Urban and Rural Union in the North Island – North Island Gazette

0

WRITTEN BY DEBRA LYNN

In addition to fishing, camping, hiking and kayaking, the North Island has recently become a hub for professional contemporary dance performances featuring nationally and internationally acclaimed dance artists.

The BC Movement Arts Society (BCMAS), founded and directed by Sointula resident Mary-Louise Albert, presents a series of four to six dance performances throughout the year in Sointula, Alert Bay, Port McNeill and, in the coming season, Campbell River. Some of the artists involved even came from places like New York and Finland. The not-for-profit corporation is funded by the Canada Council for the Arts, Canadian Heritage, the BC Arts Council and the Regional District of Mount Waddington. BCMAS is one of the few dance societies in Canada to be based in and serve a rural or remote area.

Albert has worked as a professional dancer for 20 years, as a freelance dance artist and as a company member with the Judith Marcuse Dance Company, Anna Wyman Dance Theater and the Karen Jamieson Dance Company.

She was also an apprentice with Les Grands Ballets Canadiens. After retiring from dancing at age 45, Albert went to business school where he earned a Graduate Diploma in Business Administration Technology from BCIT and a Certificate in Arts and Entertainment from the University Capilano. Subsequently, she worked as artistic director of the Norman Rothstein Theater (NRT) and the international multidisciplinary Chutzpah! Festival, based in Vancouver, for 15 years. After buying a house in Sointula in 2013, she “backed” the launch of BCMAS while working in Vancouver, which involved extensive travel and remote work. In February 2020, she moved to Sointula full-time and dedicated herself exclusively to BCMAS with the help of a team of supporters, including dance artists Rebecca Margolick and Livona Ellis as artistic and program advisors, Andrea Cranmer as Cultural and Arts Advisor to ‘Namgis First Nation and the Society’s non-profit Board of Directors.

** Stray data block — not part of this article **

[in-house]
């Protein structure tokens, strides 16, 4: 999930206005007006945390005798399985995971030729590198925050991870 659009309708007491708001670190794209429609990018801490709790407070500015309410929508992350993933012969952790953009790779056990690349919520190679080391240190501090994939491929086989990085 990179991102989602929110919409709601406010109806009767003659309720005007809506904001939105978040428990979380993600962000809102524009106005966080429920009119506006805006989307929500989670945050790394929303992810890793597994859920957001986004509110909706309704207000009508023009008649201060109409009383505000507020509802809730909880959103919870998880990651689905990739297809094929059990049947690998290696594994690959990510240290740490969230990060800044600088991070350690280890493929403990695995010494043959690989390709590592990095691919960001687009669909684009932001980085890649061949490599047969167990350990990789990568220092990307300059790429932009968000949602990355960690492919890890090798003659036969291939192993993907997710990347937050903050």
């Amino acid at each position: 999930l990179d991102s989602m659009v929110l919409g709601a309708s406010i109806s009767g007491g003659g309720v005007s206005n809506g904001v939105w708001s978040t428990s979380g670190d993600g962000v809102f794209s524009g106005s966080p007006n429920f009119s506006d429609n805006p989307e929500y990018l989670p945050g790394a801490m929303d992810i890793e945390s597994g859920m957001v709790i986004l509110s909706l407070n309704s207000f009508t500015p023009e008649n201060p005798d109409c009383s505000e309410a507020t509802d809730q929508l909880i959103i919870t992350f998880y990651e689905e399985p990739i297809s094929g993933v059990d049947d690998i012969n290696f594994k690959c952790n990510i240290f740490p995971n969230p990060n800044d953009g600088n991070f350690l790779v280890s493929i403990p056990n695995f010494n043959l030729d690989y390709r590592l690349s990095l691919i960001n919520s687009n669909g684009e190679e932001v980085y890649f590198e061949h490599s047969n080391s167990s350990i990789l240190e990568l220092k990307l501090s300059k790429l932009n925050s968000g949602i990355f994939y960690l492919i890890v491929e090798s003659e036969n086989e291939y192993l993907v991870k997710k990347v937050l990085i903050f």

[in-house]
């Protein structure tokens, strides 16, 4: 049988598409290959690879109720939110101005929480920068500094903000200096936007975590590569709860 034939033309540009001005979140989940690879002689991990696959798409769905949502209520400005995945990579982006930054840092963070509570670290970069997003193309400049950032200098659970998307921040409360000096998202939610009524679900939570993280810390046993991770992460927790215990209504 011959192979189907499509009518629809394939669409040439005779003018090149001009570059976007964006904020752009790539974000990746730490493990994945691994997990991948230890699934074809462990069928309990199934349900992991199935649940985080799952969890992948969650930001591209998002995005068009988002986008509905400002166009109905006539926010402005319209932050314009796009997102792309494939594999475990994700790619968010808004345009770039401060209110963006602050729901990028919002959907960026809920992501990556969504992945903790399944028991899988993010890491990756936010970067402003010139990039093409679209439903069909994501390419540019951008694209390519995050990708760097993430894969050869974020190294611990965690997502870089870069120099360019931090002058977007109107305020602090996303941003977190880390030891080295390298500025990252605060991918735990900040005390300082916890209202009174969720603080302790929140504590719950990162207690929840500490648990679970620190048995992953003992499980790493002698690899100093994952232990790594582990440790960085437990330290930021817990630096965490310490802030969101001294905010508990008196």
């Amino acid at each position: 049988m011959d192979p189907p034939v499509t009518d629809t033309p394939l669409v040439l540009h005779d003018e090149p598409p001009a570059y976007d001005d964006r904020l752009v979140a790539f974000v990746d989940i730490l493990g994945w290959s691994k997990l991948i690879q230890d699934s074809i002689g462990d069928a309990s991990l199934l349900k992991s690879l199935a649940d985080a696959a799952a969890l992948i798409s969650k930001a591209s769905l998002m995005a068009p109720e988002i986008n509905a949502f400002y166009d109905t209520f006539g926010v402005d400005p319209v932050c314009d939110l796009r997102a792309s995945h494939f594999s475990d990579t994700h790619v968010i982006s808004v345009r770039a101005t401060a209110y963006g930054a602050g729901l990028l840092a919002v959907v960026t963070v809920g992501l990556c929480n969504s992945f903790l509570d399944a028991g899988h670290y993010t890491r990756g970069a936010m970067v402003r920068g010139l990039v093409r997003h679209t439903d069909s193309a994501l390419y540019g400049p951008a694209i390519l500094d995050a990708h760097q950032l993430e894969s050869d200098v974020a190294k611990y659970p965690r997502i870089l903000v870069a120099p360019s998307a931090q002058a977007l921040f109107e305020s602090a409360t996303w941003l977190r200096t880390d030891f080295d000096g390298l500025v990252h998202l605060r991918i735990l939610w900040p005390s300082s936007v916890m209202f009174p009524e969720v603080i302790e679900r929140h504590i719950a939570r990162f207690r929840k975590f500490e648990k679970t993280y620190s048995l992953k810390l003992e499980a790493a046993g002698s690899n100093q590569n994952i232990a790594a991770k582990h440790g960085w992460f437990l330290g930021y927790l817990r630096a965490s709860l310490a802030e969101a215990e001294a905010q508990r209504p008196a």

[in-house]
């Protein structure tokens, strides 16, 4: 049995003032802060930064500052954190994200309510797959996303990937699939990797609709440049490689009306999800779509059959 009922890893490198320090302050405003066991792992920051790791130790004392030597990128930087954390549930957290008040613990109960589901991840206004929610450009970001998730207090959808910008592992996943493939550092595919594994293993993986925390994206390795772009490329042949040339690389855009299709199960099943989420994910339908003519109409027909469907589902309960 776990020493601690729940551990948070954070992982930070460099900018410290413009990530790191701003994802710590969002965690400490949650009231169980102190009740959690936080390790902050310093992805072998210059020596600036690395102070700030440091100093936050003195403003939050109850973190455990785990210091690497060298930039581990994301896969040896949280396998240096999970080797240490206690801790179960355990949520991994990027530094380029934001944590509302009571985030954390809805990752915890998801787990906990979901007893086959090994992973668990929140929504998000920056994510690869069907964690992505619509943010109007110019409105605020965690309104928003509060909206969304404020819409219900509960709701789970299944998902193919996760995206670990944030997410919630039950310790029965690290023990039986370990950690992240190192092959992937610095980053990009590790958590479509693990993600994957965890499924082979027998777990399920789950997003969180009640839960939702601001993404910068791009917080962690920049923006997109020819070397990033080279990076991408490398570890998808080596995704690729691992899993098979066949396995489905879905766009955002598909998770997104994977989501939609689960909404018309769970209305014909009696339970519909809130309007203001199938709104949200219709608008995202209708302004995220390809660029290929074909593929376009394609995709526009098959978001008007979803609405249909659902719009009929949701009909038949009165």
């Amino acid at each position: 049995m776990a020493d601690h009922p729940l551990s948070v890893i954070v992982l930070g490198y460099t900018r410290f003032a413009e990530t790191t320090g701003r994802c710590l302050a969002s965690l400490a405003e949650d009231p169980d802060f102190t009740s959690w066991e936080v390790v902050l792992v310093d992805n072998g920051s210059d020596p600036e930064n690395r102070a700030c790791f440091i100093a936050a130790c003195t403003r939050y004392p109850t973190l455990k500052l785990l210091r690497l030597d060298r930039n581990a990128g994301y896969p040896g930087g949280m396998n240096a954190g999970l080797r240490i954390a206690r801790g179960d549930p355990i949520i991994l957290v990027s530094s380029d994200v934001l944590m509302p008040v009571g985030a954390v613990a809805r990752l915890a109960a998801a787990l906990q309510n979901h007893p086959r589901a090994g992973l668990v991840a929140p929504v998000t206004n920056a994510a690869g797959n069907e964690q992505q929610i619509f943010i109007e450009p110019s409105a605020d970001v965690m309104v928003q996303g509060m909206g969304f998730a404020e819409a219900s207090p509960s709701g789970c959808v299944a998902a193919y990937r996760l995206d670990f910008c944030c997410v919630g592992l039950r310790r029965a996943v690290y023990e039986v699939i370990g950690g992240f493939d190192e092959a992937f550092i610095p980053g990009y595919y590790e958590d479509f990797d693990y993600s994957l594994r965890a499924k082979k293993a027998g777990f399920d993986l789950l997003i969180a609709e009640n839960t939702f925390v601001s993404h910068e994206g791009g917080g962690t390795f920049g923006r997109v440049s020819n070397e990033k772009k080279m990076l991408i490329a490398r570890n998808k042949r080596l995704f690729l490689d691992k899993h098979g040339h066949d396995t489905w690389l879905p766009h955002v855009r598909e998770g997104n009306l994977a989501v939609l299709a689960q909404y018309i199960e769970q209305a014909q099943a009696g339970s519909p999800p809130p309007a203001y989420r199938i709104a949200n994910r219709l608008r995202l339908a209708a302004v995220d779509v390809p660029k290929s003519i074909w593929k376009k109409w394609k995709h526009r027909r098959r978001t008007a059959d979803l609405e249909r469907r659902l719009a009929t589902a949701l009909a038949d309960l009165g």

Albert aims to help address the “unequal access” to professional-level cultural experiences outside of urban areas. She wants residents of the North Island to be able to “see something” without the added expense of travel and vacation.

The BCMAS also supports the development of professional dance artists through “creation residencies”. Albert invites dance artists to Sointula to spend time working and creating dances. They receive a per diem, are offered housing, and are given what Albert calls “a nice space to work in” in the hallways of Sointula. She says: “All the work you see has been created before and needed studio space, so it’s a really nice way for dance artists to come and work on their own work and work on a room.”

Although residencies are for the benefit of dance artists’ own creative development, there are social benefits for North Island residents.

While here, the dancers often provide free outreach programs for children and youth in the community. The local economy is also somewhat stimulated by room rentals, travel and shopping.

The last show of the BCMAS season – before it restarts in September – will take place on Friday July 22 at 8:00 p.m. and Sunday July 24 at 2:00 p.m. at the Sointula Athletics Hall, and on Saturday July 23 at 7:00 p.m. Gate House Theater in Port McNeill. The program will feature Vancouver dance artists and choreographers Alexis Fletcher and Amber Barton.

They will be joined by a special guest artist, Chelsea Edwardson, who is a musician, songwriter and singer. Each dancer will perform a solo they created, followed by a musical ensemble by Edwardson, then a finale that involves improvisation.


Got a story tip? Email: editor@northislandgazette.com
Like us on Facebook and follow us on Twitter.

Arts and EntertainmentDancing

Share.

Comments are closed.